Today, little has really changed.  People still talk past each other in various languages and cultures.  Politics has very little meaning in an atmosphere where no one can really make sense of what is happening around them.  For my part, I wanted to write about this for one simple reason – I was very happy to see Elián looking strong and fit, regardless of what uniform or flag was wrapped around him.

¡Vaya con Dios, mijo!

10 thoughts on “Elián

  1. That is one name I never thought I’d hear again. I do agree that it’s good to see him have a somewhat normal life – but the way Castro uses him is disgusting.

  2. I saw this picture yesterday or the day before… I am not sure where. Anyways, I saw it and it hurt me a little inside. I was very young when the whole ordeal went down, and I remember thinking “These people don’t understand eachother, and it doesn’t seem like they are trying to.”

    When I saw the photo of Elian now, my first thought (well, second-my first was that he is very handsome) was exactly what you said… it isn’t the Cuban government just trying to let us know how the kid is… it is them trying to slip in a little jab and say “we won”.

    A bit heartbreaking in a way.

  3. What an extraordinary story – I vaguely remember this making the news in the UK – but obviously it disappeared fast from the news items in the UK.

    I find this rather sad that he is still being used as a tool, a commodity. We should be celebrating the fact that he survived, has grown up and is seemingly in good health

  4. It always was an amazing story, but I think nothing else is as rich with a meaning that was totally missed by one side (who still don’t get it). And the use of a boy for propaganda is just disgraceful, of course.

  5. So many commentators, propaganda mongers of all types, writers, politicians…… so many people with vested interests in a position to publicize their viewpoints with so many lambasting the decision to reunite the Elian entity with his father as being something bad confused me for so long.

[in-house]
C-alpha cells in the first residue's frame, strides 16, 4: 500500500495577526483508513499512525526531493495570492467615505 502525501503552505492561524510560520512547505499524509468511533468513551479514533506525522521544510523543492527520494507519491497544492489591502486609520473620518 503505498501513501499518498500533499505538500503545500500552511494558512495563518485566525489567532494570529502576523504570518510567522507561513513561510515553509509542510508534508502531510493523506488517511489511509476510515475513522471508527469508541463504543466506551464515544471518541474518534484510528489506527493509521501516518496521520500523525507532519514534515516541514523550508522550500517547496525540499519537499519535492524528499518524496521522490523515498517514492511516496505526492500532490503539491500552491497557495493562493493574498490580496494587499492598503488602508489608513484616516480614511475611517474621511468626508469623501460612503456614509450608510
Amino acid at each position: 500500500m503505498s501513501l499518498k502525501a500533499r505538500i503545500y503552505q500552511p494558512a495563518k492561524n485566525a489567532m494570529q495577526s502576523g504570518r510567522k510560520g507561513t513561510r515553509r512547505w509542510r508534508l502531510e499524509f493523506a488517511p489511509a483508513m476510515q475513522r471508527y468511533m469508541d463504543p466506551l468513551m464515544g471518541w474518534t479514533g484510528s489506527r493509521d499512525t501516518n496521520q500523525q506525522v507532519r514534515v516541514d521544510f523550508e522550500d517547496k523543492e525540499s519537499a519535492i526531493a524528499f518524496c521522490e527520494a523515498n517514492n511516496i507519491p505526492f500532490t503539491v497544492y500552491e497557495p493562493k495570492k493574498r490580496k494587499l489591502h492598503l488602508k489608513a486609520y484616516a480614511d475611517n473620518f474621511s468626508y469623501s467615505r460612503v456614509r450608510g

Back then among the local herd of brainwashed American idiotic citizens it seemed I was a minute minority in declaring that the child belonged with his father.

    Especially since returning him did not appear to be placing him in harm’s way.

    What with the inherent sickness of USA society in general, despite the economic advantages here over Cuba, it is possible that Elian will attain greater happiness in the long-run within Cuba.

    I wonder if he will ever confront the ghetto thug culture in Cuba or have to fend off dangerous roving Chicano gangs in Cuba?

  6. I’m very happy to see this photo. He survived the tragic ordeal his ignorant mother put him into. He’s back with his father, his family and the country he loves.

  7. I don’t know if Elián is better off anywhere. All I know is that this was the strangest example of people talking right past each other that I have ever seen. And that using a kid for political gain is pretty sick stuff. I’m just glad to see he’s still doing well, and I’ll stay with that.

  8. Pingback: Winter Solstice | Barataria – The work of Erik Hare